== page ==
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American Dictionary of the English Language

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Excuse


EXCU'SE, verb transitive s as z. [Latin excuso; ex and causor, to blame. See Cause.]

1. To pardon; to free from the imputation of fault or blame; to acquit of guilt. We excuse a person in our own minds, when we acquit him of guilt or blame; or we excuse him by a declaration of that acquital.

2. To pardon, as a fault; to forgive entirely, or to admit to be little censurable, and to overlook. We excuse a fault, which admits of apology or extenuation; and we excuse irregular conduct, when extraordinary circumstances appear to justify it.

3. To free from an obligation or duty.

I pray thee have me excused. Luke 14:18.

4. To remit; not to exact; as, to excuse a forfeiture.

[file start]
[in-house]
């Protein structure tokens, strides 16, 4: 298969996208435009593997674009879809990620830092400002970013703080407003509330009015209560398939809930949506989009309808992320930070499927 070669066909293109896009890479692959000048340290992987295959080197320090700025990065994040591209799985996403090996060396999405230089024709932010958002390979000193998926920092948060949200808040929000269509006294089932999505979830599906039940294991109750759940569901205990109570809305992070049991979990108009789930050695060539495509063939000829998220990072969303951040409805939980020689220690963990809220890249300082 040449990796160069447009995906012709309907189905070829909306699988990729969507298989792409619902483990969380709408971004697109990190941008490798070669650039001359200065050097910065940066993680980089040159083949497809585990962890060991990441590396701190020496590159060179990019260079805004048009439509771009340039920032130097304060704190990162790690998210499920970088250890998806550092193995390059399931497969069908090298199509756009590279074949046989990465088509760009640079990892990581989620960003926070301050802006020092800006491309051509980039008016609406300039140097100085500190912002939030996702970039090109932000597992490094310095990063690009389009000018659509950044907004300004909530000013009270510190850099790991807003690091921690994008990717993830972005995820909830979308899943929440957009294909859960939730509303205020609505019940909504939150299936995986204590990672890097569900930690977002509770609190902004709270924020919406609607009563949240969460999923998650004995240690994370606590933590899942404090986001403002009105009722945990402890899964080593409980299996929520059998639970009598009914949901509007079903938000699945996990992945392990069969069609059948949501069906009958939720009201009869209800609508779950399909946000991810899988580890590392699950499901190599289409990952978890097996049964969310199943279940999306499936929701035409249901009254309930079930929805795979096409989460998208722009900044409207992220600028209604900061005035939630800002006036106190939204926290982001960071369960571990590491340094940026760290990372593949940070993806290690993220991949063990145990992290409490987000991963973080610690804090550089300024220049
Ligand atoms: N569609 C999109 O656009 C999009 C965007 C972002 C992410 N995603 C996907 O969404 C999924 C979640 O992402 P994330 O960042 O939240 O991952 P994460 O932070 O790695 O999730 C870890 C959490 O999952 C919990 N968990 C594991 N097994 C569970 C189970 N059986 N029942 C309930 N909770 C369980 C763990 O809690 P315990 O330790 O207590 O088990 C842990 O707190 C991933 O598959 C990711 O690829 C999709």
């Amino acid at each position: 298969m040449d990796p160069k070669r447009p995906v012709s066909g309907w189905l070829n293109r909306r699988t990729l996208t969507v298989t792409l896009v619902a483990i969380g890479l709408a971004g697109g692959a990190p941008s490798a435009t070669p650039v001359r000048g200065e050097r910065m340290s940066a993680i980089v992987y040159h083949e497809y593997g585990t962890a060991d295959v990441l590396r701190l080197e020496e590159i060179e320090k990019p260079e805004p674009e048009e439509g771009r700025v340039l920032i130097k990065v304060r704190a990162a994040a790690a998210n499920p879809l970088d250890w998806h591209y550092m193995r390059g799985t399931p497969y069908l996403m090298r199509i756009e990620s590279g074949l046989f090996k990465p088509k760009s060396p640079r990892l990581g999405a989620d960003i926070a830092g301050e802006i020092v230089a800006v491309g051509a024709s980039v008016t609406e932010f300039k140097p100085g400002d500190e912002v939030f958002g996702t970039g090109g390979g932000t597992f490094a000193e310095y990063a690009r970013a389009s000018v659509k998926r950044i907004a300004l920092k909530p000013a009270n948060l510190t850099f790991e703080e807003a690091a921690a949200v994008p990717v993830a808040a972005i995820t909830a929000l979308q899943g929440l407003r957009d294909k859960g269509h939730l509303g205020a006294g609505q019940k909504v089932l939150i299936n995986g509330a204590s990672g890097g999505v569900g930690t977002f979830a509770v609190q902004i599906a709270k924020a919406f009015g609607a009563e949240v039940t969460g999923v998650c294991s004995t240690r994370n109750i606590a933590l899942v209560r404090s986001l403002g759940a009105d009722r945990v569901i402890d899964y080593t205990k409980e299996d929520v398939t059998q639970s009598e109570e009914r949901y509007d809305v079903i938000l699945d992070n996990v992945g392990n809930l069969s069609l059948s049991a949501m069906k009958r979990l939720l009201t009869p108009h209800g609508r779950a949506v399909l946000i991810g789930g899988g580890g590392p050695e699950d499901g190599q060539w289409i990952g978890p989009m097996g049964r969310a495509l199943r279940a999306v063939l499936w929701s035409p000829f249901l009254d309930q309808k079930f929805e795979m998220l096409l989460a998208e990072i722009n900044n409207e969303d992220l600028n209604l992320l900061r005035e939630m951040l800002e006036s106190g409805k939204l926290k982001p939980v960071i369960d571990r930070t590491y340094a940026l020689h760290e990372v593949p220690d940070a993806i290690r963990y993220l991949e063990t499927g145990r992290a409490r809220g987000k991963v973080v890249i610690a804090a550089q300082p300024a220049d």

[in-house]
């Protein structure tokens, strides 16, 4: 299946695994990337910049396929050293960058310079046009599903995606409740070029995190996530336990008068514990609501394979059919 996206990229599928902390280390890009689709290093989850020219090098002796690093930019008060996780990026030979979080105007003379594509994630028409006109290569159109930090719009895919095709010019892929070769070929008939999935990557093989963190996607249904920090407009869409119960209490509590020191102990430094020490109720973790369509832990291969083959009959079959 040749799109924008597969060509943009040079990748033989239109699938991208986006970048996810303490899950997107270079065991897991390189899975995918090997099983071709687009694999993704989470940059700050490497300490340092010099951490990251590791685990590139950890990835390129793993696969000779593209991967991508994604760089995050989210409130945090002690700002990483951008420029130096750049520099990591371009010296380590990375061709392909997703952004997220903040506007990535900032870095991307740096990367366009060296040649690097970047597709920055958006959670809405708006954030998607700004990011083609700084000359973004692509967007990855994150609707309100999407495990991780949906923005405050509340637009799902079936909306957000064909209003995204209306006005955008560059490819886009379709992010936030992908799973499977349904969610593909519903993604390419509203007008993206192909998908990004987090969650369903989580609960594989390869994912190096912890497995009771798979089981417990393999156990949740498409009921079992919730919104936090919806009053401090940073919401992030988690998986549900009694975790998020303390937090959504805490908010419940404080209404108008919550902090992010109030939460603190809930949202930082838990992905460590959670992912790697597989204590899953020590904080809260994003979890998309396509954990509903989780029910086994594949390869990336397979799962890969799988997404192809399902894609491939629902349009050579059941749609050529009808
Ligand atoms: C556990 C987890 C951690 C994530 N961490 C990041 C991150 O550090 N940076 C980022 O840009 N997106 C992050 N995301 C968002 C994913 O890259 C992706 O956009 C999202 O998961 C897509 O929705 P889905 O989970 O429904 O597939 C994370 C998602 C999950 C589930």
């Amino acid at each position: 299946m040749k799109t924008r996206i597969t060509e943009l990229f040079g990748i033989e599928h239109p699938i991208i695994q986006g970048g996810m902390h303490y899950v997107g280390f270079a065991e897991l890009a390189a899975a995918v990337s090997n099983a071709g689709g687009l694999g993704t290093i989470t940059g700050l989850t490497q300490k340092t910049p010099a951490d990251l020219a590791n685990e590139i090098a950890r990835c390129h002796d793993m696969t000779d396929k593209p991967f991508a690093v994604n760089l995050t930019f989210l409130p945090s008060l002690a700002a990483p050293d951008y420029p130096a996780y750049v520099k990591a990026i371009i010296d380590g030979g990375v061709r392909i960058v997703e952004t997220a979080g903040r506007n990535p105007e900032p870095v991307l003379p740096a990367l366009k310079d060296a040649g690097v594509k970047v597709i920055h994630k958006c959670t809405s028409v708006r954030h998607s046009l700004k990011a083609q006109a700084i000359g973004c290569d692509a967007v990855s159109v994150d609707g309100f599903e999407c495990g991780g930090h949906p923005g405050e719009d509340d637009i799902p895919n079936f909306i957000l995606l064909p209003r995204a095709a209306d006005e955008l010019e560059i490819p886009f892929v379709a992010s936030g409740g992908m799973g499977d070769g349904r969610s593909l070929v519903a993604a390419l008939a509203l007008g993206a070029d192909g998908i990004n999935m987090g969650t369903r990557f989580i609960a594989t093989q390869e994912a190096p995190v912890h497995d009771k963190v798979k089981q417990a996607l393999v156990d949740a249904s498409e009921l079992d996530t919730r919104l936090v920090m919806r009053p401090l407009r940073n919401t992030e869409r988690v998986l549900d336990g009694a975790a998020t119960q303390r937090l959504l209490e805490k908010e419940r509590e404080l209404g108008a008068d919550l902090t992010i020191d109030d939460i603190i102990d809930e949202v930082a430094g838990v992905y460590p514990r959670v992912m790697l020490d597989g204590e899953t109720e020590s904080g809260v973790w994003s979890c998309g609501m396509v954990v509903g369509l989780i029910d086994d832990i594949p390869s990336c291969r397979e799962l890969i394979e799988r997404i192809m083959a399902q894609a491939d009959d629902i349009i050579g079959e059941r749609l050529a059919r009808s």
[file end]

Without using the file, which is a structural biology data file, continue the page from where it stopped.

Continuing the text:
5. To pardon; to admit an apology for.

Excuse some courtly strains.

6. To throw off an imputation by apology.

Think you that we excuse ourselves to you? 2 Corinthians 12:19.

7. To justify; to vindicate.

Their thoughts accusing or else excusing one another. Romans 2:1.

EXCU'SE, noun A plea offered in extenuation of a fault or irregular deportment; apology. Every man has an excuse to offer for his neglect of duty; the debtor makes excuses for delay of payment.

1. The act of excusing or apologizing.

2. That which excuses; that which extenuates or justifies a fault. His inability to comply with the request must be his excuse